Article contributed by Brenda Sanders, Certified Evaluator, Therapy
Brenda has actively pursued training her own and other's dogs to do therapy work. In so doing she has provided inspiration for Bernese Mountain Dog owners as well as an invaluable service to the public and canine communities at large.
Therapy dogs, as opposed to Service Dogs, provide short-term emotional support. Many opportunities exist for sharing your dog with others, including visiting nursing homes, hospital children's wards, mental health centers, hospices and schools. Berners are a good breed for this work because of their innate gentleness and "huggability".
While many people visit such institutions with their dogs on an informal, individual basis, there are definite advantages to being certified. First, your dog will have been tested and evaluated by a third party. Many people are so anxious to volunteer they cannot recognize their particular dog may not be suited for this work. Secondly, the certifying organizations provide insurance for you when you visit. Even the gentlest dog may push over a small child or break fragile older skin. Many institutions will no longer allow canine visits without proof of such insurances.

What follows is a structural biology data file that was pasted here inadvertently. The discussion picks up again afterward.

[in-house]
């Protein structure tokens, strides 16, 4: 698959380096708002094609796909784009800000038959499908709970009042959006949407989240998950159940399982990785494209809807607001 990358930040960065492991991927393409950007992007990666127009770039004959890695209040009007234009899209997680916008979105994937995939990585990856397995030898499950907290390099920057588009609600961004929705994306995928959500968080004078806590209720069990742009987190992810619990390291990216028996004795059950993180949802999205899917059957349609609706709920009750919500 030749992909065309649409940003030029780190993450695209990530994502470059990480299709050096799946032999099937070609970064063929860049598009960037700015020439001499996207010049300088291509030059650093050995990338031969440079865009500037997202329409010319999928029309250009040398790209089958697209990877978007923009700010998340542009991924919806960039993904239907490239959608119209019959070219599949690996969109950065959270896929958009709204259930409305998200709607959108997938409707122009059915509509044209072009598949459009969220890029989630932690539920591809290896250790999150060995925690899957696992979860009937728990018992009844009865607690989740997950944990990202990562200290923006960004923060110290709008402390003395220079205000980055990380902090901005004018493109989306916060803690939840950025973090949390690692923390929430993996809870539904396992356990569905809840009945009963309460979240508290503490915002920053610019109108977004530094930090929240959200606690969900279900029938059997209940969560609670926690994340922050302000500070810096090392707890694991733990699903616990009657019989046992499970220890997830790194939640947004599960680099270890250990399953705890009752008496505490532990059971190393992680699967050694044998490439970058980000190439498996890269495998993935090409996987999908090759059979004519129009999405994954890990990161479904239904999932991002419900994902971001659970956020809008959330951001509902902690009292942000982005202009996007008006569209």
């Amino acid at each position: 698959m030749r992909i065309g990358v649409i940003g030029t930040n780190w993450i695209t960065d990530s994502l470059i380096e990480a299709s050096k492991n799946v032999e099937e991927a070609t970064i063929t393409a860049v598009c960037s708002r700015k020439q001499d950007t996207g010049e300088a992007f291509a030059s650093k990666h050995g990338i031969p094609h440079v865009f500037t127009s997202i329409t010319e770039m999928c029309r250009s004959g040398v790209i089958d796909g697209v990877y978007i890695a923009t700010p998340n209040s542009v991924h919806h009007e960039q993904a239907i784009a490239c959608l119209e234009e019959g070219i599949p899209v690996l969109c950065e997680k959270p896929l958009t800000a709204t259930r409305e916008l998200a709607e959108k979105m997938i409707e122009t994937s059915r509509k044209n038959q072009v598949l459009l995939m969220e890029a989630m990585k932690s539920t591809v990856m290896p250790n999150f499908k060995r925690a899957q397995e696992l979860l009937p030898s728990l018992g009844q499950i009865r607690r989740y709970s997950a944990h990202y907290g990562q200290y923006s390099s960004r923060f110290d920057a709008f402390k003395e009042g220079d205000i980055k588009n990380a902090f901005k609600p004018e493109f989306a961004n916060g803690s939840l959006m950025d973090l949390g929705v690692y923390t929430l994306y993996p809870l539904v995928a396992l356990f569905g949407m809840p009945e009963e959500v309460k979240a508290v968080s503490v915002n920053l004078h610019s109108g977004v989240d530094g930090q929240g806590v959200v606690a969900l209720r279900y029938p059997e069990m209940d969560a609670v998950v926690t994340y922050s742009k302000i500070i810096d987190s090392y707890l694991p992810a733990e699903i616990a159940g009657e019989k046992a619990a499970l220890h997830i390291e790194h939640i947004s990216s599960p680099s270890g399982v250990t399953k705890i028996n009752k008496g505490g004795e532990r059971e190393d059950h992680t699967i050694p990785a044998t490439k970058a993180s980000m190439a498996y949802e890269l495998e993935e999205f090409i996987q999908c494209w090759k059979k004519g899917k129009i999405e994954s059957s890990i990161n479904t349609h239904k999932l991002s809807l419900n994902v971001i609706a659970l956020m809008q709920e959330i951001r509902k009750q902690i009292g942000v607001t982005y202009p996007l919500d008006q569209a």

To become certified with either TDI or Delta Dog, you and your dog must pass a test given by a Certified Evaluator of the organization you select. The test is an adaptation of the AKC Canine Good Citizen Test and includes: walk on loose lead, sit and down on command, stay, come when called, reaction to another dog, reaction to sudden noise and movement, sit politely for petting, accept grooming and supervised isolation. At various points in the test, wheelchairs, canes, crutches and walkers will be introduced. For Delta Dog certification, the handler must also pass a written test, questions based on a handbook provided by Delta.
Both organizations stress that Therapy Dog or Pet Partner is not a title. Dogs who pass the testing, but never provide the service are not therapy dogs.
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